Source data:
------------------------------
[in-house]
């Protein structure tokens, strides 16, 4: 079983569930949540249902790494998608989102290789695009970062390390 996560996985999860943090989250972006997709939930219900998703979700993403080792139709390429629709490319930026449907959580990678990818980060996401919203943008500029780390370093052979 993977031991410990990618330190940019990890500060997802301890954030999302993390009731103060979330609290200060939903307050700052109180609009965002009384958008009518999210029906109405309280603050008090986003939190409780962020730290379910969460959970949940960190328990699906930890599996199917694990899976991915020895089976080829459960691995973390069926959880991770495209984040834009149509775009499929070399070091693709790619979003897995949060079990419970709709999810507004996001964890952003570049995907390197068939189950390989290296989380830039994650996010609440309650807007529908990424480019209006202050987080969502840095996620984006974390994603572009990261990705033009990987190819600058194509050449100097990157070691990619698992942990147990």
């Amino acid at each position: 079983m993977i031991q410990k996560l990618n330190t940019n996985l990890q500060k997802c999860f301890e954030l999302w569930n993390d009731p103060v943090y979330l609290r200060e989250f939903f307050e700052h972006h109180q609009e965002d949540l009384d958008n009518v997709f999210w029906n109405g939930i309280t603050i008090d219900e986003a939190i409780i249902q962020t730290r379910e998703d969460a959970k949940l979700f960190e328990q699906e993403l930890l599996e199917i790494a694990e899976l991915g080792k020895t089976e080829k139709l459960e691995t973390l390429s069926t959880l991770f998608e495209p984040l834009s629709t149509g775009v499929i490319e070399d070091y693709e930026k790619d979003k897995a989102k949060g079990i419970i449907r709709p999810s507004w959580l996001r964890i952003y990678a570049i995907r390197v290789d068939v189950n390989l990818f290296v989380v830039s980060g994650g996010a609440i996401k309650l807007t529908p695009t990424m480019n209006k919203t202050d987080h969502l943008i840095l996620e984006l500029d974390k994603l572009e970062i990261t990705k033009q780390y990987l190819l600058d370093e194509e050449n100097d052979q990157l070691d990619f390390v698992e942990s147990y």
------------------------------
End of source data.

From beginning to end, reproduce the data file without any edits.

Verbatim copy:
[in-house]
């Protein structure tokens, strides 16, 4: 079983569930949540249902790494998608989102290789695009970062390390 996560996985999860943090989250972006997709939930219900998703979700993403080792139709390429629709490319930026449907959580990678990818980060996401919203943008500029780390370093052979 993977031991410990990618330190940019990890500060997802301890954030999302993390009731103060979330609290200060939903307050700052109180609009965002009384958008009518999210029906109405309280603050008090986003939190409780962020730290379910969460959970949940960190328990699906930890599996199917694990899976991915020895089976080829459960691995973390069926959880991770495209984040834009149509775009499929070399070091693709790619979003897995949060079990419970709709999810507004996001964890952003570049995907390197068939189950390989290296989380830039994650996010609440309650807007529908990424480019209006202050987080969502840095996620984006974390994603572009990261990705033009990987190819600058194509050449100097990157070691990619698992942990147990």
């Amino acid at each position: 079983m993977i031991q410990k996560l990618n330190t940019n996985l990890q500060k997802c999860f301890e954030l999302w569930n993390d009731p103060v943090y979330l609290r200060e989250f939903f307050e700052h972006h109180q609009e965002d949540l009384d958008n009518v997709f999210w029906n109405g939930i309280t603050i008090d219900e986003a939190i409780i249902q962020t730290r379910e998703d969460a959970k949940l979700f960190e328990q699906e993403l930890l599996e199917i790494a694990e899976l991915g080792k020895t089976e080829k139709l459960e691995t973390l390429s069926t959880l991770f998608e495209p984040l834009s629709t149509g775009v499929i490319e070399d070091y693709e930026k790619d979003k897995a989102k949060g079990i419970i449907r709709p999810s507004w959580l996001r964890i952003y990678a570049i995907r390197v290789d068939v189950n390989l990818f290296v989380v830039s980060g994650g996010a609440i996401k309650l807007t529908p695009t990424m480019n209006k919203t202050d987080h969502l943008i840095l996620e984006l500029d974390k994603l572009e970062i990261t990705k033009q780390y990987l190819l600058d370093e194509e050449n100097d052979q990157l070691d990619f390390v698992e942990s147990y």